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Max Planck Encyclopedia of Public International Law [MPEPIL]

Crimes against Humanity

Guido Acquaviva, Fausto Pocar

From: Oxford Public International Law (http://opil.ouplaw.com). (c) Oxford University Press, 2022. All Rights Reserved.date: 27 September 2022

Subject(s):
Civil and political rights — Economic, social, and cultural rights — Gross violations — Crimes against humanity — Geneva Conventions 1949

Published under the auspices of the Max Planck Institute for Comparative Public Law and International Law under the direction of Professor Anne Peters (2021–) and Professor Rüdiger Wolfrum (2004–2020).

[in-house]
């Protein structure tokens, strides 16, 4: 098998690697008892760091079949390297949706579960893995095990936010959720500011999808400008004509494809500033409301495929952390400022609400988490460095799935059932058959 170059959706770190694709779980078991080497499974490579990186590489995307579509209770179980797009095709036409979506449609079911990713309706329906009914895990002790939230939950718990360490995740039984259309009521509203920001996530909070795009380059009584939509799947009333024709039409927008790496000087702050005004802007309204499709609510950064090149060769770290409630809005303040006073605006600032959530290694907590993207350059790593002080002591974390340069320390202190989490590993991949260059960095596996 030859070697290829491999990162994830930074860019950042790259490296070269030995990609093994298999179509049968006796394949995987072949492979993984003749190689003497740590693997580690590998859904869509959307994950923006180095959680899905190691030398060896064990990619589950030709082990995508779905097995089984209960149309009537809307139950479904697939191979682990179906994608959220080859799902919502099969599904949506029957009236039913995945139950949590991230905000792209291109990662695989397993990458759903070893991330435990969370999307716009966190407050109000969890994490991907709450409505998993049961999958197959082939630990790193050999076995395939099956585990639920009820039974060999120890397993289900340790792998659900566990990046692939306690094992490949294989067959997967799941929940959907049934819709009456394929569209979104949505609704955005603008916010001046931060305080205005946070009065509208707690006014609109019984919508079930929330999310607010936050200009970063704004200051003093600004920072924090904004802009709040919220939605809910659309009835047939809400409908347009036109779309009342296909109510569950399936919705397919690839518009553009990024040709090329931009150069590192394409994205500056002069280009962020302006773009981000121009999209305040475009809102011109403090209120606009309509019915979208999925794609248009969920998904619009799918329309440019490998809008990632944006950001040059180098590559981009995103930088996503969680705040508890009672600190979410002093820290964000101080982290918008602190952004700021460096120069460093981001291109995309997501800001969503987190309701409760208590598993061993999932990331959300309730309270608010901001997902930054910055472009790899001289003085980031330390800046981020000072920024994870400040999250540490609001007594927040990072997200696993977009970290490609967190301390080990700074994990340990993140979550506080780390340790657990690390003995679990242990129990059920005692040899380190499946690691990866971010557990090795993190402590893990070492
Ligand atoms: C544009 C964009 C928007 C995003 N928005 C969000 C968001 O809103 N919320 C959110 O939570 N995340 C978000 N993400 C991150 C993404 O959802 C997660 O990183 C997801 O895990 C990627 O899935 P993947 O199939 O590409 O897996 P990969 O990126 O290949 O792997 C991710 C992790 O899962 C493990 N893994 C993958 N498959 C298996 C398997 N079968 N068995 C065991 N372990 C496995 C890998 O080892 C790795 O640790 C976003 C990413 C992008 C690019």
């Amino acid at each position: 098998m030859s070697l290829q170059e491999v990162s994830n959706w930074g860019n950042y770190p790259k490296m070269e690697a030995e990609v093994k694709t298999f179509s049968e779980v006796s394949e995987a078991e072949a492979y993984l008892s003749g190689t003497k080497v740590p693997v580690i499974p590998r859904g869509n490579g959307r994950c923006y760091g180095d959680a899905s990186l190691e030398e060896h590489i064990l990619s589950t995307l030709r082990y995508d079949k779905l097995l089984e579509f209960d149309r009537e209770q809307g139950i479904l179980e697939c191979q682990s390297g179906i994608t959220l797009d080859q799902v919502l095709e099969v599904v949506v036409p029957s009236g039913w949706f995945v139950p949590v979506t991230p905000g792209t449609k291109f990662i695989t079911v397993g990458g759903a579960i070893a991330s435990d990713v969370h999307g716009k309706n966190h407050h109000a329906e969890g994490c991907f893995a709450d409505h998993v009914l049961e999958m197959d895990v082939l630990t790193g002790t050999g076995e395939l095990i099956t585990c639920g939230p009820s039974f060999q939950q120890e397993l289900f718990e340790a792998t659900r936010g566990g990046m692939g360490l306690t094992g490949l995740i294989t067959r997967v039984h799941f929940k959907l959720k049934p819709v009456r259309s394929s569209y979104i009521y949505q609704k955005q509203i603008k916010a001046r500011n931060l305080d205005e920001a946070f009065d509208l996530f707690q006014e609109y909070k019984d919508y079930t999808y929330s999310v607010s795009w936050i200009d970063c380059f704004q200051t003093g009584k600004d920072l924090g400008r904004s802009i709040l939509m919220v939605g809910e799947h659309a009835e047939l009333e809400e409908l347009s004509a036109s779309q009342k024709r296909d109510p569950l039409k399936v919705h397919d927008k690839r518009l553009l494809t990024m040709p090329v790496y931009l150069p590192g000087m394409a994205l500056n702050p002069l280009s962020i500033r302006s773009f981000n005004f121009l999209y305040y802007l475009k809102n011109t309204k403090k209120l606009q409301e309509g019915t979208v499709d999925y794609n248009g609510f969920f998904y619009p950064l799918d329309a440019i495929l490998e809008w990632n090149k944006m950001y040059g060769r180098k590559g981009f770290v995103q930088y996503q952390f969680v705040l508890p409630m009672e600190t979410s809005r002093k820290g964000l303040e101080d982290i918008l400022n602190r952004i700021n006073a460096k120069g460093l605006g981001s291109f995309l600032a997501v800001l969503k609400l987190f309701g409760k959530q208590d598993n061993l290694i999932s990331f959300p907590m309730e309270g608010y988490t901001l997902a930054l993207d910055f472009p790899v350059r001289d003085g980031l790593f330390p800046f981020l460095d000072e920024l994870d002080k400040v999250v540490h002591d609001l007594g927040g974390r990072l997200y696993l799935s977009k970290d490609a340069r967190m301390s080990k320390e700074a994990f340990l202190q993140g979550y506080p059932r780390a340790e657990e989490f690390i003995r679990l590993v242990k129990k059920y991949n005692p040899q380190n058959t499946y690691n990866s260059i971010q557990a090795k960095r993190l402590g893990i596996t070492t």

1 The idea that some elementary principles of humanity should be adhered to in all circumstances, including during armed conflicts, has surfaced at various times throughout history (see also Civilian Population in Armed Conflict; Humanitarian Law, International). During the past century, the unprecedented massive scale of crimes aimed at degrading whole categories of victims and perpetrated as part of the policy of States or State-like structures has gradually led to the recognition under international law of ‘crimes against humanity’ (see also International...
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